http://www.leginfo.ca.gov/pub/01-02/bill/sen/sb_0551-0600/sb_577_bill_20020923_chaptered.html

 

BILL NUMBER: SB 577	CHAPTERED BILL TEXT

	CHAPTER  820
	FILED WITH SECRETARY OF STATE  SEPTEMBER 23, 2002
	APPROVED BY GOVERNOR  SEPTEMBER 23, 2002
	PASSED THE SENATE  AUGUST 19, 2002
	PASSED THE ASSEMBLY  AUGUST 15, 2002
	AMENDED IN ASSEMBLY  JUNE 28, 2002
	AMENDED IN SENATE  APRIL 19, 2001

INTRODUCED BY   Senator Burton

                        FEBRUARY 22, 2001

   An act to add  Sections 2053.5 and 2053.6 to the Business and
Professions Code, relating to health.


	LEGISLATIVE COUNSEL'S DIGEST


   SB 577, Burton.  Health:  complementary and alternative health
care practitioners.
   Existing law regulates the practice of medicine in the state, and
in that regard prohibits persons who are not licensed as physicians
and surgeons from engaging in certain activities constituting the
practice of medicine.
   This bill, notwithstanding any other provision of law, would
provide that a person engaging in certain medical treatments who
makes specified written disclosures to a client shall not be in
violation of certain provisions of the Medical Practice Act unless
that person engages in specified diagnosis, treatment, and other
activities.  The bill would require a person who advertises himself
or herself as performing the services that are subject to those
requirements to state in the advertisement that he or she is not
licensed by the state as a healing arts practitioner.
   This bill would also make various findings of the Legislature
concerning the utilization of complementary and alternative health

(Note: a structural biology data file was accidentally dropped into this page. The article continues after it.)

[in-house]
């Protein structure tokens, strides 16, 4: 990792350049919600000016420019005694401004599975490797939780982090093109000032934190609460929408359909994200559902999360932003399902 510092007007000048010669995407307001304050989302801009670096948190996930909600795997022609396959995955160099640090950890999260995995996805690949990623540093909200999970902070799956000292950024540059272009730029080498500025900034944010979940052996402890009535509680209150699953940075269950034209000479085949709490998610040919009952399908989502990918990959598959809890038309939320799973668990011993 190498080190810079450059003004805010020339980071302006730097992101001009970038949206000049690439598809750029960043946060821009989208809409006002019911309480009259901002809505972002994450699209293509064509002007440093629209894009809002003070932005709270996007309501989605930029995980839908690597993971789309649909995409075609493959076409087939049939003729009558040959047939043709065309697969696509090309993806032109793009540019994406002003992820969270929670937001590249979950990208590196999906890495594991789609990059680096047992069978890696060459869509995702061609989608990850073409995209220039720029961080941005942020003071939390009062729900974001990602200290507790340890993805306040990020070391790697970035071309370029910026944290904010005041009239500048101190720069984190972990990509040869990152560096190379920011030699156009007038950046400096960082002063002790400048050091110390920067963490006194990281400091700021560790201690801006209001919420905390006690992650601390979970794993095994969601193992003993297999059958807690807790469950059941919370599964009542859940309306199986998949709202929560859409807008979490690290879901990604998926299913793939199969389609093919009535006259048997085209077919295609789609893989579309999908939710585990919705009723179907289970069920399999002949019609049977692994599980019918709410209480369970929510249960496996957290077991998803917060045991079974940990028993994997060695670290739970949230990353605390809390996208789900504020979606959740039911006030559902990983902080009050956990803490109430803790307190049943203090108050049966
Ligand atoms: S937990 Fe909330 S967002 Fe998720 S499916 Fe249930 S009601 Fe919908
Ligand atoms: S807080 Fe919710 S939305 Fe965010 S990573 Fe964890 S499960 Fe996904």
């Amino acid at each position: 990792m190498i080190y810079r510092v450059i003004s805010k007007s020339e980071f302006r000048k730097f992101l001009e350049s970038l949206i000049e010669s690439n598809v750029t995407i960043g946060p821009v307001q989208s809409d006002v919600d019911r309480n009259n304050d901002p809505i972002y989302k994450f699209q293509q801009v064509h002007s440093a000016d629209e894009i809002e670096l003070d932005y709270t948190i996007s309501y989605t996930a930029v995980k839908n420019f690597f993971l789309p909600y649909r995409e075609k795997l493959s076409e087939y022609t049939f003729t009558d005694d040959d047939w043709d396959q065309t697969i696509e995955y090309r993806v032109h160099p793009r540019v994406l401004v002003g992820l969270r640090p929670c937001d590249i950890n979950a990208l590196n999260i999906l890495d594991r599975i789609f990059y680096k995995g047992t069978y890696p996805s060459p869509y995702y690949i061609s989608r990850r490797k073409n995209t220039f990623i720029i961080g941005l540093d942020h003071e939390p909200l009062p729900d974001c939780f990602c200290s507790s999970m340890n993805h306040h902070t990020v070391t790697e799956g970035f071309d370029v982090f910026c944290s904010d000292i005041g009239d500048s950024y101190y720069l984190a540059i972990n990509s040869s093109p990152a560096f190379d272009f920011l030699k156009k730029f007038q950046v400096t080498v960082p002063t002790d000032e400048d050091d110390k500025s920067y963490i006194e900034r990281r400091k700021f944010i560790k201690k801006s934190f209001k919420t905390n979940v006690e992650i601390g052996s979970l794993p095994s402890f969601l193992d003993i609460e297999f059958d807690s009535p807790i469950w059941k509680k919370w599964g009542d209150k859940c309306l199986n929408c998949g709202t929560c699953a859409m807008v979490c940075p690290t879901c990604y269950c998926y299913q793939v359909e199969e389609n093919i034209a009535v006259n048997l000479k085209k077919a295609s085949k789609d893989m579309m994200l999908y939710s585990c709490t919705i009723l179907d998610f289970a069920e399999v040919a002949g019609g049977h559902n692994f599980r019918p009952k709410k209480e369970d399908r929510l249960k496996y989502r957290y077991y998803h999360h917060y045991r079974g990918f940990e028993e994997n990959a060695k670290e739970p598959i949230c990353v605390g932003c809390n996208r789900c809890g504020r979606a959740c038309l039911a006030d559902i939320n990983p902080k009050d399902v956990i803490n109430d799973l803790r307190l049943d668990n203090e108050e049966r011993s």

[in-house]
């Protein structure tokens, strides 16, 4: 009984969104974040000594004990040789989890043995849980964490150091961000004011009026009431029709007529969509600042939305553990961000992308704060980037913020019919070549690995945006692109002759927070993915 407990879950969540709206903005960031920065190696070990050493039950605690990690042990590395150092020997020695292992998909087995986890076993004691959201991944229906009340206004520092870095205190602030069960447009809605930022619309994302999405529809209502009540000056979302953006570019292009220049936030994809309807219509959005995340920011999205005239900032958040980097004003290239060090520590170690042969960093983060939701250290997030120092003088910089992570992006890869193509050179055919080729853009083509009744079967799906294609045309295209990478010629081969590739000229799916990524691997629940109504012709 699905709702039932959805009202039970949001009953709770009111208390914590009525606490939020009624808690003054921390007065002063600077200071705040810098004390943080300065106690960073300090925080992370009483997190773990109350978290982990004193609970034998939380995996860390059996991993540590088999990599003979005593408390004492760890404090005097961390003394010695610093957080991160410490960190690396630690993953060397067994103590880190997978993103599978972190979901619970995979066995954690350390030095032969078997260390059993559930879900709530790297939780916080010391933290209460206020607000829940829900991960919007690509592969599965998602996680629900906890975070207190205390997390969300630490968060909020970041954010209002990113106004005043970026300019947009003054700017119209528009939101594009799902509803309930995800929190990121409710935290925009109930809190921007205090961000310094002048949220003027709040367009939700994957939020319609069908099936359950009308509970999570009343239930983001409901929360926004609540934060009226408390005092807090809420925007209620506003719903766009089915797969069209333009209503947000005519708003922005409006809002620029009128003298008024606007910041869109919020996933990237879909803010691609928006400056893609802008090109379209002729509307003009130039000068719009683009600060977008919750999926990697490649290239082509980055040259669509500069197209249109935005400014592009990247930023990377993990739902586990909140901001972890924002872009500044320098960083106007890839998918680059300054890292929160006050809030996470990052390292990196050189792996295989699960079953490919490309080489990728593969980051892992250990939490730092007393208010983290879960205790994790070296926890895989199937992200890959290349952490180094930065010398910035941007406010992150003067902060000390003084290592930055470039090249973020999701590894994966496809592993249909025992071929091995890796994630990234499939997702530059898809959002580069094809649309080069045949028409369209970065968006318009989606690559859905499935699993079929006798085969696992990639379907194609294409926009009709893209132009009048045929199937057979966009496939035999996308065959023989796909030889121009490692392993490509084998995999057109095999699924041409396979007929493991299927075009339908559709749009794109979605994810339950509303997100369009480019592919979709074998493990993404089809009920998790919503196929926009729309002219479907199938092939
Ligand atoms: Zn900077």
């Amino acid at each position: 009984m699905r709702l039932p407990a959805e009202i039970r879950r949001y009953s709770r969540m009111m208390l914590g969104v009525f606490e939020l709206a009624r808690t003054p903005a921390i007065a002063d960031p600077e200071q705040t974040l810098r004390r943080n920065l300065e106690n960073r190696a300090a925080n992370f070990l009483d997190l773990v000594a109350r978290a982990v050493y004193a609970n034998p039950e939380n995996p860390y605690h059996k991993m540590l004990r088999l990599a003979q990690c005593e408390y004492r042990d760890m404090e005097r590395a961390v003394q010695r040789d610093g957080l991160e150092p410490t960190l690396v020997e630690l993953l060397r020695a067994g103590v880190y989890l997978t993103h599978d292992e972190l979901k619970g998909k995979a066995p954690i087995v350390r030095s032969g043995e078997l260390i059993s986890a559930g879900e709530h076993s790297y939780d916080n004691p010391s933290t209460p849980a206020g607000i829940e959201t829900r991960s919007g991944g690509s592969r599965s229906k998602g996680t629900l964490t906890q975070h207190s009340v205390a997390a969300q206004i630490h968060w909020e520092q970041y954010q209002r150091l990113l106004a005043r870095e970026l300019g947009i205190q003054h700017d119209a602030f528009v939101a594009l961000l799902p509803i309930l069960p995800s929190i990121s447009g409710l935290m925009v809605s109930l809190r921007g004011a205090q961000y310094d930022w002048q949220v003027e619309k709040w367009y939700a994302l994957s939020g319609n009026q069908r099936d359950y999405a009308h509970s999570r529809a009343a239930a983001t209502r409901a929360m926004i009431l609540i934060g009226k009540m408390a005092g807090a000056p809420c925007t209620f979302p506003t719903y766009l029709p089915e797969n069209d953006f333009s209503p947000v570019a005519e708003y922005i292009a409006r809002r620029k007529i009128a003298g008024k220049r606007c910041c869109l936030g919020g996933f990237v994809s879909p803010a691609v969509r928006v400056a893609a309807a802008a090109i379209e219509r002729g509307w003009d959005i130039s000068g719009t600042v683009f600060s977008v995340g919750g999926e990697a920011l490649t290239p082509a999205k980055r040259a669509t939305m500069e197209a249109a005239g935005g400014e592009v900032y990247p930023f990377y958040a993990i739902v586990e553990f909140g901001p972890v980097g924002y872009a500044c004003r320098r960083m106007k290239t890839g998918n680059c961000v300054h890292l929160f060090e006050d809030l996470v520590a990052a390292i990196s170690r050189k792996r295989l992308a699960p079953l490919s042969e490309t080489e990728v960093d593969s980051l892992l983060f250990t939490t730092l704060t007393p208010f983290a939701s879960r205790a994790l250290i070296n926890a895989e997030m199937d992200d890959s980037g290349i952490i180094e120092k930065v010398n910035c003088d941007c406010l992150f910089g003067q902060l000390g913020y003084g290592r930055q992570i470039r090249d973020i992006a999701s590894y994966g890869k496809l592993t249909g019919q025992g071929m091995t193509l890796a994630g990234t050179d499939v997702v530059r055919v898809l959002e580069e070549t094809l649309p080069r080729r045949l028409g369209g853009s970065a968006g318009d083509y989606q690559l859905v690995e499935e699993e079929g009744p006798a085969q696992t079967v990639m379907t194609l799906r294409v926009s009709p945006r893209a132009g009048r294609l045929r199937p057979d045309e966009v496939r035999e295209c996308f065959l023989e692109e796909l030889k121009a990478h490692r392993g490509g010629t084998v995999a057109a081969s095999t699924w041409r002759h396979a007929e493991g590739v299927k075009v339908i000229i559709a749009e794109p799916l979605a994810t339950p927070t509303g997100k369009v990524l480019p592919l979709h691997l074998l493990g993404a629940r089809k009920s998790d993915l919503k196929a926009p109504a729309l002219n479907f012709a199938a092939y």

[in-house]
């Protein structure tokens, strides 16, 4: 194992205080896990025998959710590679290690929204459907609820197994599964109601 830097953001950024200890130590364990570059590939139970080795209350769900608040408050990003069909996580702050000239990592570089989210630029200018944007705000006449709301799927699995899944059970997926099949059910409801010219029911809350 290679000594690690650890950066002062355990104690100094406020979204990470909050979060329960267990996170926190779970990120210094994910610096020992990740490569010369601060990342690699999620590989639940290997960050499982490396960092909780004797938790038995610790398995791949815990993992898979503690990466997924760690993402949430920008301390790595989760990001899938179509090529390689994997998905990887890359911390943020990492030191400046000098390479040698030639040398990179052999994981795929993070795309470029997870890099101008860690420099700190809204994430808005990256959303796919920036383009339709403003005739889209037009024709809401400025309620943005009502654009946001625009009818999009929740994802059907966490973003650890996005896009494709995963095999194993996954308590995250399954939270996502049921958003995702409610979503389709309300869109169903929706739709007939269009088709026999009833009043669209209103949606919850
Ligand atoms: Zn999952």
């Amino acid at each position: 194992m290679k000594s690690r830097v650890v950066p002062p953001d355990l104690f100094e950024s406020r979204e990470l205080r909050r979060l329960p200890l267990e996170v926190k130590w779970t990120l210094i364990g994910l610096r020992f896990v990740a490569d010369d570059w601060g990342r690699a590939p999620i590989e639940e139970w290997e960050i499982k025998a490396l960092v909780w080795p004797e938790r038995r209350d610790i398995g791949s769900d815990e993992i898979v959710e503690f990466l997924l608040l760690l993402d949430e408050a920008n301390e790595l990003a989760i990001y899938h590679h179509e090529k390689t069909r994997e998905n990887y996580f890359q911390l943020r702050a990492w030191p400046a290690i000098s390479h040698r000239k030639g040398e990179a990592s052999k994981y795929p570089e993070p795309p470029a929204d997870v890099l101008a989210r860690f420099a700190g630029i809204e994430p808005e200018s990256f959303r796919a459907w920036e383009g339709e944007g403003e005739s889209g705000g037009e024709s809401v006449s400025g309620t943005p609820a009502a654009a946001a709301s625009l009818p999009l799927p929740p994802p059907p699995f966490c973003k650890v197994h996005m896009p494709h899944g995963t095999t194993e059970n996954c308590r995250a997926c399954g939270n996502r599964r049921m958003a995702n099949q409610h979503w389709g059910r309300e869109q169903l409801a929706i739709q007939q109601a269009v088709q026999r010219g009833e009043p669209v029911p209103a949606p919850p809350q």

care services.


THE PEOPLE OF THE STATE OF CALIFORNIA DO ENACT AS FOLLOWS:


  SECTION 1.  The Legislature hereby finds and declares all of the
following:
   (a) Based upon a comprehensive report by the National Institute of
Medicine and other studies, including a study published by the New
England Journal of Medicine, it is evident that millions of
Californians, perhaps more than five million, are presently receiving
a substantial volume of health care services from complementary and
alternative health care practitioners.  Those studies further
indicate that individuals utilizing complementary and alternative
health care services cut across a wide variety of age, ethnic,
socioeconomic, and other demographic categories.
   (b) Notwithstanding the widespread utilization of complementary
and alternative medical services by Californians, the provision of
many of these services may be in technical violation of the Medical
Practice Act (Chapter 5 (commencing with Section 2000) of Division 2
of the Business and Professions Code).  Complementary and alternative
health care practitioners could therefore be subject to fines,
penalties, and the restriction of their practice under the Medical
Practice Act even though there is no demonstration that their
practices are harmful to the public.
   (c) The Legislature intends, by enactment of this act, to  allow
access by  California residents to complementary and alternative
health care practitioners who are not providing services that require
medical training and credentials.  The Legislature further finds
that these nonmedical complementary and alternative services do not